Tory Brexiteers are beginning to realise leaving the European Union was harder than they imagined – Christine Jardine

Conservatives continue to bleat on about a ‘Brexit bonus’ even as evidence of the damage becomes increasingly obvious

I have never been a fan of ‘I told you so’. But it took every ounce of my strength not to use it this week in the Commons when the government had to admit that it couldn’t scrap all EU-era laws by the end of this year. From the moment that they fired the starting gun for our exit from the EU, we have tried to warn the Brexiteers that none of it was going to be easy. That you can’t simply wipe 4,000 laws off the statute book without something to replace them.

And when I say ‘we’, I do not just mean those of us camped on the opposition benches at Westminster, but academics, commentators, indeed anyone familiar with the scope of EU legislation. Businesses across the country could have told them, and in many cases did, that this was no simple technical or administrative exercise. That it was no more realistic than the sums on the side of that infamous red bus that nobody wants to talk about these days.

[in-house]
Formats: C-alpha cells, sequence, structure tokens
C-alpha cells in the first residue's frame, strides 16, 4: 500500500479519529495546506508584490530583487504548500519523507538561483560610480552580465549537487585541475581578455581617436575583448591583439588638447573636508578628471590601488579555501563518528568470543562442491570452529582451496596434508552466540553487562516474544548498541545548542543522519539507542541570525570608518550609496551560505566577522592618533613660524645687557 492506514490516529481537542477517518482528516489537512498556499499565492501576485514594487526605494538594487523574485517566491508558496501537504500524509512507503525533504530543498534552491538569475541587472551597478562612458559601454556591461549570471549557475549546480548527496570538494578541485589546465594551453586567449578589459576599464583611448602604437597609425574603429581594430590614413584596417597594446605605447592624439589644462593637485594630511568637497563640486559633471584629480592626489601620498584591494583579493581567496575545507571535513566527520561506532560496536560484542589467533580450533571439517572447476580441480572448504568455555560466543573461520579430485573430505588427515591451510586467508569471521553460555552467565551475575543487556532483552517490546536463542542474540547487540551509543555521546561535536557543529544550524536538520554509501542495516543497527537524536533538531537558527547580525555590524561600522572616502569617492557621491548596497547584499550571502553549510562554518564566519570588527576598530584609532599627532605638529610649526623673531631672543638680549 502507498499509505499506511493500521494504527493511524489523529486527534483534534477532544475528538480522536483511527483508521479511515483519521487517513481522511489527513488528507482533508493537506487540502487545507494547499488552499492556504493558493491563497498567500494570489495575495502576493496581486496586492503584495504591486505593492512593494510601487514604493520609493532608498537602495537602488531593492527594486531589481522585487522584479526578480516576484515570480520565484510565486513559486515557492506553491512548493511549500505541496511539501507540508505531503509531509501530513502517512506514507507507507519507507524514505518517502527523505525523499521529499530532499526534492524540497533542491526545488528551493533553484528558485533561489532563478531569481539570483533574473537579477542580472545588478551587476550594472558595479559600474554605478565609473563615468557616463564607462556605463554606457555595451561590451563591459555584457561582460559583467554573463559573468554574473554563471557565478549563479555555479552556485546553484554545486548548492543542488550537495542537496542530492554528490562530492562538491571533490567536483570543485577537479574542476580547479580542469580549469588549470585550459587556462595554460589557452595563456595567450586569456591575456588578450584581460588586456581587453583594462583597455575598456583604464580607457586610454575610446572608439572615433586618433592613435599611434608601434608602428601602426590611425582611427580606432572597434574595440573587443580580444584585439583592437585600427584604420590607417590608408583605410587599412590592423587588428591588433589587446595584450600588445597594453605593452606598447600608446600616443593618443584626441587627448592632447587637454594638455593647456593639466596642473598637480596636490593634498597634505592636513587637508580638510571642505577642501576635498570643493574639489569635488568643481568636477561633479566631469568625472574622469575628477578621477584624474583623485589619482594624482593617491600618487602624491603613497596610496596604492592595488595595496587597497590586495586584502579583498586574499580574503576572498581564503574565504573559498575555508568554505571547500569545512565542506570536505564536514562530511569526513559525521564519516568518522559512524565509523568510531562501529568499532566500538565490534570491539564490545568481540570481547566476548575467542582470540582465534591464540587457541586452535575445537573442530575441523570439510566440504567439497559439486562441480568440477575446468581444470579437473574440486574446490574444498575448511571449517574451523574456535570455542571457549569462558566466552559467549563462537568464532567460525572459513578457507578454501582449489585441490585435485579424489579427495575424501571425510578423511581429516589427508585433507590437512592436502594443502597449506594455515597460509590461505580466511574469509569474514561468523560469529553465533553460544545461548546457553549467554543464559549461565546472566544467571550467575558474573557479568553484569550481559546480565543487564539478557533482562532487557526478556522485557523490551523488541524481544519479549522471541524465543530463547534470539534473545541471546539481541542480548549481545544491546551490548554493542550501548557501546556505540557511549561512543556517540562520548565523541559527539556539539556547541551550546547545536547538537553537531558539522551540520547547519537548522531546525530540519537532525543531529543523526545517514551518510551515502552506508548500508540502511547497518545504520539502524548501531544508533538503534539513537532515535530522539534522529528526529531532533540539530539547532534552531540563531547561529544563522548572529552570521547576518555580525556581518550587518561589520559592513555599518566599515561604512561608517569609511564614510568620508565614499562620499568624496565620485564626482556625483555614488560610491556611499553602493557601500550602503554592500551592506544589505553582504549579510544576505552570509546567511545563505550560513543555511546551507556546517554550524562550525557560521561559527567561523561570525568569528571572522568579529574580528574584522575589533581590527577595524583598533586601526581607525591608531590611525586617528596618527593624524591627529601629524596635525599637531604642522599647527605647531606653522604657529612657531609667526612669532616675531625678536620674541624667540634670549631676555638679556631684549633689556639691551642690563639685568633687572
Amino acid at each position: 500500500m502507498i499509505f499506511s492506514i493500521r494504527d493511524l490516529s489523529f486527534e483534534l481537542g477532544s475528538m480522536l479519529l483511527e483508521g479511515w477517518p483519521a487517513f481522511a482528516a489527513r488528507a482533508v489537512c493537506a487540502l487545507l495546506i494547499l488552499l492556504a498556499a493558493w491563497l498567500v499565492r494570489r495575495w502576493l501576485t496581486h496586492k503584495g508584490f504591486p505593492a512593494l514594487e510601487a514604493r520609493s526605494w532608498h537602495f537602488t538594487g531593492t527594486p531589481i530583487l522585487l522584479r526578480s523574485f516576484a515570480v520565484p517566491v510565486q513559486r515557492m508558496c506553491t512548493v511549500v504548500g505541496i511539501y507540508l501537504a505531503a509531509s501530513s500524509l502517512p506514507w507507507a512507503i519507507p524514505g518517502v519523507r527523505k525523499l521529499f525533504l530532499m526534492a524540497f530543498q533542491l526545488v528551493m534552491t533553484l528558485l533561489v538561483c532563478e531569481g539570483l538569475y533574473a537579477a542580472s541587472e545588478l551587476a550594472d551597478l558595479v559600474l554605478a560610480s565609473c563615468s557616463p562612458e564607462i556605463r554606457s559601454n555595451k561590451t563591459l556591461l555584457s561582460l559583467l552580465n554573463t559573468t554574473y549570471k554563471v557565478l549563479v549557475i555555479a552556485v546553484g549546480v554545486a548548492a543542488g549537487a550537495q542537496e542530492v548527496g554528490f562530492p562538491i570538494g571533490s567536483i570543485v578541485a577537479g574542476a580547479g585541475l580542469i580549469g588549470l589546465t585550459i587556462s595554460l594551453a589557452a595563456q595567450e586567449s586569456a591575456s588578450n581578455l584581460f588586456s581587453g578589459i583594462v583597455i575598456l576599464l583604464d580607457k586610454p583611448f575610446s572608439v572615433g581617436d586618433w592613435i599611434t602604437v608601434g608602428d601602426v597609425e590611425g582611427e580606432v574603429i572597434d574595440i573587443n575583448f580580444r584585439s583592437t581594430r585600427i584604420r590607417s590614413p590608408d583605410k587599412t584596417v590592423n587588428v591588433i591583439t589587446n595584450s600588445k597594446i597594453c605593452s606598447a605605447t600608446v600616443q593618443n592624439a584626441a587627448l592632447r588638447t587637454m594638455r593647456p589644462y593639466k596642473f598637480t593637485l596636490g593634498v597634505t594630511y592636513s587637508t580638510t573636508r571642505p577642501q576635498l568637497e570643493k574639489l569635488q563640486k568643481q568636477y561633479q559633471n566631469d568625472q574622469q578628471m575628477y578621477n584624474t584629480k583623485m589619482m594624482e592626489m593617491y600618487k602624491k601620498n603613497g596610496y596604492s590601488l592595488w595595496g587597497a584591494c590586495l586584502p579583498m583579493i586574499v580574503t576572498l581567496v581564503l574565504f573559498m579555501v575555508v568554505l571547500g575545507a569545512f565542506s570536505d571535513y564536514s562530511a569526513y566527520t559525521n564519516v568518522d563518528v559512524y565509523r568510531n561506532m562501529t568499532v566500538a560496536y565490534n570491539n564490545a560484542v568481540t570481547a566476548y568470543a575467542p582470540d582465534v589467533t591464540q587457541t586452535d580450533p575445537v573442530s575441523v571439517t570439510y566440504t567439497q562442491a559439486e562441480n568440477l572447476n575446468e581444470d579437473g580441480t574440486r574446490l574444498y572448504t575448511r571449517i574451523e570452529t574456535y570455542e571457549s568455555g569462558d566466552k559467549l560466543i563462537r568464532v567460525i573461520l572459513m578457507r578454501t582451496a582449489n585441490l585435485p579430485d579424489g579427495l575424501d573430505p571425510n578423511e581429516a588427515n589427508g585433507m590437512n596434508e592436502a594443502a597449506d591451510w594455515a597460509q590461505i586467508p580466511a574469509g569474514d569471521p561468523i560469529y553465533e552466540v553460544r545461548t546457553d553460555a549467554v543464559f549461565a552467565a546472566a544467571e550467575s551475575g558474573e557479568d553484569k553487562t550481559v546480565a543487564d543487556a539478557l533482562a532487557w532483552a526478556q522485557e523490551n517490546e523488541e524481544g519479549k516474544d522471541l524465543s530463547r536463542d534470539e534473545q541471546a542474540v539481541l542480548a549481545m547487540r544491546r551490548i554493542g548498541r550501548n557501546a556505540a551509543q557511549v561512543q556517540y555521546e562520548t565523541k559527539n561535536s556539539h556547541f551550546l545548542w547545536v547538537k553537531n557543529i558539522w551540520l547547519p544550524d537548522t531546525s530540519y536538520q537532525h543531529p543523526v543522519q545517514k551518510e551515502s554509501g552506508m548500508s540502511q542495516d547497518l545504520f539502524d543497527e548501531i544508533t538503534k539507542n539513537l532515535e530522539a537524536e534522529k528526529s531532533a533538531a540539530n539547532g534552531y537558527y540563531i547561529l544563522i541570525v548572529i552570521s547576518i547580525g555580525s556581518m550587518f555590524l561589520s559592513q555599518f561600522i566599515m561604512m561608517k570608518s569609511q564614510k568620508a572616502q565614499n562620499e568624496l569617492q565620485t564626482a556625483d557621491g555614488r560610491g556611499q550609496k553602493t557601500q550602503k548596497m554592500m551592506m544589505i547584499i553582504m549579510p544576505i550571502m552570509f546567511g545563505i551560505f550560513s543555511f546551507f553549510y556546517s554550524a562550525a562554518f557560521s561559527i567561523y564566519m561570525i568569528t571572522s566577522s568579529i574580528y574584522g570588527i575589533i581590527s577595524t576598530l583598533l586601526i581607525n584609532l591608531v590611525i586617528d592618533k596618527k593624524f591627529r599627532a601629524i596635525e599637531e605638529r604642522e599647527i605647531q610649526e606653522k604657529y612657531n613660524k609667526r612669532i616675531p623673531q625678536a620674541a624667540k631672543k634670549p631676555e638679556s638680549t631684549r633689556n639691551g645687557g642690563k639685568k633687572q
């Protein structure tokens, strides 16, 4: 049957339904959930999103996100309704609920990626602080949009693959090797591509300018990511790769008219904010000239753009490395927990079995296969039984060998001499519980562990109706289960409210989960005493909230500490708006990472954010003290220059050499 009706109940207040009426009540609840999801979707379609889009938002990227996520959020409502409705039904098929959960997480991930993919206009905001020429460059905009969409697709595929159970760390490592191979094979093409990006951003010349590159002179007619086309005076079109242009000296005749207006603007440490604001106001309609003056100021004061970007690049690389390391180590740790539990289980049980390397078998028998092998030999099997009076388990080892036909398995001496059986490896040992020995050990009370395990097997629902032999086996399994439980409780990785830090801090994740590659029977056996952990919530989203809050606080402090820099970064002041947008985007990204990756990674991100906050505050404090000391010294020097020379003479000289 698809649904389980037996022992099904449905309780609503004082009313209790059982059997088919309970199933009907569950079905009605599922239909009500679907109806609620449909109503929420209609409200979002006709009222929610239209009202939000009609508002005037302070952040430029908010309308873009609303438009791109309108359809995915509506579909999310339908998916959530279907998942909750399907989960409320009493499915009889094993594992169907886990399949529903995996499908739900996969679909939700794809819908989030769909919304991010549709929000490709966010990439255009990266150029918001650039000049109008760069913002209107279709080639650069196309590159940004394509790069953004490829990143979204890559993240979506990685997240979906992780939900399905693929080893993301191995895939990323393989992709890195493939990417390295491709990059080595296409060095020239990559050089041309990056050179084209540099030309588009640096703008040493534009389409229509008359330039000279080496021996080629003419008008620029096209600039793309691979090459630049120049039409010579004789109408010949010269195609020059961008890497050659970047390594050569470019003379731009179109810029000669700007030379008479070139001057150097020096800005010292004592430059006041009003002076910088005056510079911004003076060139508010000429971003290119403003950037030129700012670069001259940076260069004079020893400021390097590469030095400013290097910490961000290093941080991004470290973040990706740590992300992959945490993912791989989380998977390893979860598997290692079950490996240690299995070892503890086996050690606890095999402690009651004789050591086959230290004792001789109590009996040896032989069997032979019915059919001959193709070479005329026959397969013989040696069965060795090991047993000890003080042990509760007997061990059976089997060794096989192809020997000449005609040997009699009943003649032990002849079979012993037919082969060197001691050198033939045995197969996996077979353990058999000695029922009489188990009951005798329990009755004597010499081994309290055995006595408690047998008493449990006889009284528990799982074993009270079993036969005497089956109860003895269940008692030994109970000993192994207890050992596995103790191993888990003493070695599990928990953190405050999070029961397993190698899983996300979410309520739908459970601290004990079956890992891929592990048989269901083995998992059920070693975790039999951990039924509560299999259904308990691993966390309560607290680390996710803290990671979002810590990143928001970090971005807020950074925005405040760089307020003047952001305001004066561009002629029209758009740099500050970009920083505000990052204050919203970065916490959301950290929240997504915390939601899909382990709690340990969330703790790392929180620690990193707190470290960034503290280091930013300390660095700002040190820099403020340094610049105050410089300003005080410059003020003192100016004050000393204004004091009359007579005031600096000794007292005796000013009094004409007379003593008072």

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But it took until Wednesday of last week for the Conservative Secretary of State to come to the abrupt realisation that you can’t just do away with all that health and safety legislation and business regulation without having something in its place. Uncertainty is not something with which the business community is comfortable. It would have been as if someone in the office decided to shred all the files and then halfway through somebody else had asked: “Has anyone read these to check we don’t need them?”